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'Huge Victory' for Doctors Who Didn't Want to Violate Their Own Beliefs with Gender Transition Operations

10-15-2019
DrTransgenderMandate_
(Image credit: Becket)

On Tuesday, a federal court in Texas ruled that doctors are not required to perform gender-transition surgeries if the procedure in question violates their medical judgment or religious beliefs.

Becket Fund for Religious Liberty described the ruling as a "huge victory" for the conscience rights of medical professionals across the nation.

A federal mandate written during the Obama administration had threatened to force religious doctors out of practice if they would not perform gender-transition procedures that would violate medical judgment and beliefs. The US District Court for the Northern District of Texas ruled against the mandate striking down the Department of Health and Human Services (HHS) regulation.

Three years ago, the HHS issued the regulation that would have required every doctor to perform gender-transition procedures on any patient referred by a mental health professional, even if the doctor believed the treatment could harm the patient. 

Doctors who refused would have faced severe consequences, including losing their job.

Tuesday's ruling that the regulation is unlawful aligns with two previous court decisions, accepted medical research, and a recent HHS proposal keeping the government out of the private medical decisions of patients.

"It is critically important that doctors are able to continue serving patients in keeping with their consciences and their professional medical judgment, especially when it comes to the personal health choices of families and children," said Luke Goodrich, vice president and senior counsel at Becket. "Doctors cannot do their jobs if government bureaucrats are trying to force them to perform potentially harmful procedures that violate their medical and moral judgment."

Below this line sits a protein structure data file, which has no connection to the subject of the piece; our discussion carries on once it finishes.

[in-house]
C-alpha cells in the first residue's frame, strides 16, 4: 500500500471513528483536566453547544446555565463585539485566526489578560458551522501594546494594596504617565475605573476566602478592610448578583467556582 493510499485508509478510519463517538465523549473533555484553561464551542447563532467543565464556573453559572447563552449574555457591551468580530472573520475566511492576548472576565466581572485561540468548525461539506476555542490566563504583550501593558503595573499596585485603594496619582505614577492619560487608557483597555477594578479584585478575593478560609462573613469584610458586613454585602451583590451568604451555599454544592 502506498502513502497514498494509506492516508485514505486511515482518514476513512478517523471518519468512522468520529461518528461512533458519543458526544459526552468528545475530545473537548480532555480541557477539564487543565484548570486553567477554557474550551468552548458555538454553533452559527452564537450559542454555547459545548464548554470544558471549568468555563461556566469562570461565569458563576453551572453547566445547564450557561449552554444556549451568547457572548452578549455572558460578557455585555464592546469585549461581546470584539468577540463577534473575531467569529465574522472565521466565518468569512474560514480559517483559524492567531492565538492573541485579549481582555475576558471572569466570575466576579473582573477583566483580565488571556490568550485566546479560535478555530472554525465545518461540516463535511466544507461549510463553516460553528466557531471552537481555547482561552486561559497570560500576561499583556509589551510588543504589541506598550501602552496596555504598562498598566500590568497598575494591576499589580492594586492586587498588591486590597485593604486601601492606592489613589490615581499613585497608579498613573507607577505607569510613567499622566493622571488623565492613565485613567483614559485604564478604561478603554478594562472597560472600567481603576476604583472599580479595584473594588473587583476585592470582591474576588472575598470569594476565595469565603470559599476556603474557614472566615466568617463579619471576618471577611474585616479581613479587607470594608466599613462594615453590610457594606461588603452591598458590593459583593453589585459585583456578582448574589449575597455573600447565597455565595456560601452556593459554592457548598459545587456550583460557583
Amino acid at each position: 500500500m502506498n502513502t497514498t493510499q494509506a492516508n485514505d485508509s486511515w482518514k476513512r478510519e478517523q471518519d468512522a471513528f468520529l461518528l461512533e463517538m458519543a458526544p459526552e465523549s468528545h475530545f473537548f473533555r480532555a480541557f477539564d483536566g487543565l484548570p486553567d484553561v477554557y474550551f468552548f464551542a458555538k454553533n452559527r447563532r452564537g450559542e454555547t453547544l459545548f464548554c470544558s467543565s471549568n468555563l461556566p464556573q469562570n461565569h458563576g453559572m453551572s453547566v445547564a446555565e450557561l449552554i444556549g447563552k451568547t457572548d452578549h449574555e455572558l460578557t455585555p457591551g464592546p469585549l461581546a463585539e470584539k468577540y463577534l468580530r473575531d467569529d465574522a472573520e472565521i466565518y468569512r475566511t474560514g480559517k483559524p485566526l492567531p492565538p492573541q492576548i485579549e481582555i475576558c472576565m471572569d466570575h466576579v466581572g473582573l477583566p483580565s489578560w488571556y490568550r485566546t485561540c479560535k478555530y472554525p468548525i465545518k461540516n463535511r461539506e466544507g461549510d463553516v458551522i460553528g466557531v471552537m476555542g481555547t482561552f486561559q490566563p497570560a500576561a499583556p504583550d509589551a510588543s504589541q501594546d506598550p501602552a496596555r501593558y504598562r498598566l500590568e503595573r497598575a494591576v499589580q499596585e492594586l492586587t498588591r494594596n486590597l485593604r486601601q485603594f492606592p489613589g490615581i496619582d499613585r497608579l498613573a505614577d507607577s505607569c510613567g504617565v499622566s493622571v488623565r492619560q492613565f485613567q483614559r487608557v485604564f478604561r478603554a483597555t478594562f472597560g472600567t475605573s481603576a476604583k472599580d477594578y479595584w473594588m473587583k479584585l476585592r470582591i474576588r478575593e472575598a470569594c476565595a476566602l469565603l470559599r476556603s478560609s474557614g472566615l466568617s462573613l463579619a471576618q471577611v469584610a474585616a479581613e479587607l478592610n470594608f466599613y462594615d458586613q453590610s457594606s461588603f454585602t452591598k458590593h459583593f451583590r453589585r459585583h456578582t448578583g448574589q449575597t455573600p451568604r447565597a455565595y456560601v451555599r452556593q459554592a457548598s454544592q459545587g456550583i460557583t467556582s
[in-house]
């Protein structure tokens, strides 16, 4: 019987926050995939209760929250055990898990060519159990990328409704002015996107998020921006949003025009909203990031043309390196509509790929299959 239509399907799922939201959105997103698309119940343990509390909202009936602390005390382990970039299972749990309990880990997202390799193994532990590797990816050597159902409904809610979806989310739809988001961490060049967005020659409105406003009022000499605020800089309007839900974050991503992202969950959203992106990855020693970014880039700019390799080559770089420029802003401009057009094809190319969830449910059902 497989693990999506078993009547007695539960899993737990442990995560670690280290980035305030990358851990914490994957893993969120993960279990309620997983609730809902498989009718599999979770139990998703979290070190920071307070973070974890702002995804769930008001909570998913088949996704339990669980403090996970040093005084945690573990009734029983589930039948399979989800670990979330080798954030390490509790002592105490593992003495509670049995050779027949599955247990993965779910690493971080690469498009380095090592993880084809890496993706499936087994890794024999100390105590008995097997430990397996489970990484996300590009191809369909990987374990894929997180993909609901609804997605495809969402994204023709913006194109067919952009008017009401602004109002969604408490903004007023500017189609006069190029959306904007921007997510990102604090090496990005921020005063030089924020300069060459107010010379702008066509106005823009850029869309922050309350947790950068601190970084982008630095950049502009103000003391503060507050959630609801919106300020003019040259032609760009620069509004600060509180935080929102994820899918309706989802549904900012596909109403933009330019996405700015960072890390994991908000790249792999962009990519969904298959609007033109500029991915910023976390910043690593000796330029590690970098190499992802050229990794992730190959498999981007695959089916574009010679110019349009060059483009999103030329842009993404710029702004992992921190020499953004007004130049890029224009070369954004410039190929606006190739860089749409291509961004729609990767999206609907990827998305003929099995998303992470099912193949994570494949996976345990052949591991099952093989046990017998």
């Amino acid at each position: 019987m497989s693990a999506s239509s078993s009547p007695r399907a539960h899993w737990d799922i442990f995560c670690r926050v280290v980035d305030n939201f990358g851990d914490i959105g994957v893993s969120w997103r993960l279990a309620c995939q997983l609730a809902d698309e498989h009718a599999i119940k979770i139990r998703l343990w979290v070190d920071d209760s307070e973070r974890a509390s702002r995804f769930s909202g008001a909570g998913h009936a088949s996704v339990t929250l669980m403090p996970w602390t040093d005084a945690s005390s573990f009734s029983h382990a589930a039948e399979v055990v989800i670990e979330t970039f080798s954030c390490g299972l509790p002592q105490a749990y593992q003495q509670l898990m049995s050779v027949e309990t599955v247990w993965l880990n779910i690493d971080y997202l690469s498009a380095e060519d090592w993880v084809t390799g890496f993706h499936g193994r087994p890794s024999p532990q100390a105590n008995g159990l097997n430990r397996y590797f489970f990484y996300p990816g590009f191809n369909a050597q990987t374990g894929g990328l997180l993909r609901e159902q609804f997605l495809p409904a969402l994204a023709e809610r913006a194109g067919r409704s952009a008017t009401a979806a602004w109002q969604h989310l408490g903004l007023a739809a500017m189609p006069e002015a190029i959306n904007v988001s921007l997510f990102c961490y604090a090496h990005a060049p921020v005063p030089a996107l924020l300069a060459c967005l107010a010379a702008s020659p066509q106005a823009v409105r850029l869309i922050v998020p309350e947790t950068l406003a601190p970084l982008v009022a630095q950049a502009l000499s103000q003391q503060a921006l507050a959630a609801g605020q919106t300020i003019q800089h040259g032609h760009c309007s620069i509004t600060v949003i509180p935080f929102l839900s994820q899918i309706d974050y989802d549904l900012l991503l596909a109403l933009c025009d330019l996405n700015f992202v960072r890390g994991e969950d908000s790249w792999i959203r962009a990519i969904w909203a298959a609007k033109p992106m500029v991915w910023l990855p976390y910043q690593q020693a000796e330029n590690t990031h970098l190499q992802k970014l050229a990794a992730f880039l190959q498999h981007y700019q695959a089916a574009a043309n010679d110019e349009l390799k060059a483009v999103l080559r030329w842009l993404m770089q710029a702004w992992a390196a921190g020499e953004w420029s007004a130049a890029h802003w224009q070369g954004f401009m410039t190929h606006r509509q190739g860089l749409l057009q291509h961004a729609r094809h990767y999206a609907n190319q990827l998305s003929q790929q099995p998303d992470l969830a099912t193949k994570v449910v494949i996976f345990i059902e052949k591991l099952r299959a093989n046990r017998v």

History of the Fight Against Obama-Era Mandate

An association of over 19,000 health care professionals, nine states, and several religious organizations filed two lawsuits against the mandate, arguing that it was inconsistent with federal law and would force doctors to violate the Hippocratic Oath, which requires doctors to act in the best interest of their patients.

In December 2016, two different federal courts ruled that the policy was an unlawful overreach by a federal agency and a violation of the conscience rights of medical professionals. In May 2019, HHS released a proposed new rule which would fix the transgender mandate and keep the federal government from interfering in decisions that should remain between doctors and their patients, but the previous rule remained on the books while the proposal was being considered.

"Today marks a major victory for compassion, conscience, and sound medical judgment," said Goodrich. "Our clients look forward to joyfully continuing to serve all patients, regardless of their sex or gender identity, and continuing to provide top-notch care to transgender patients for everything from cancer to the common cold."

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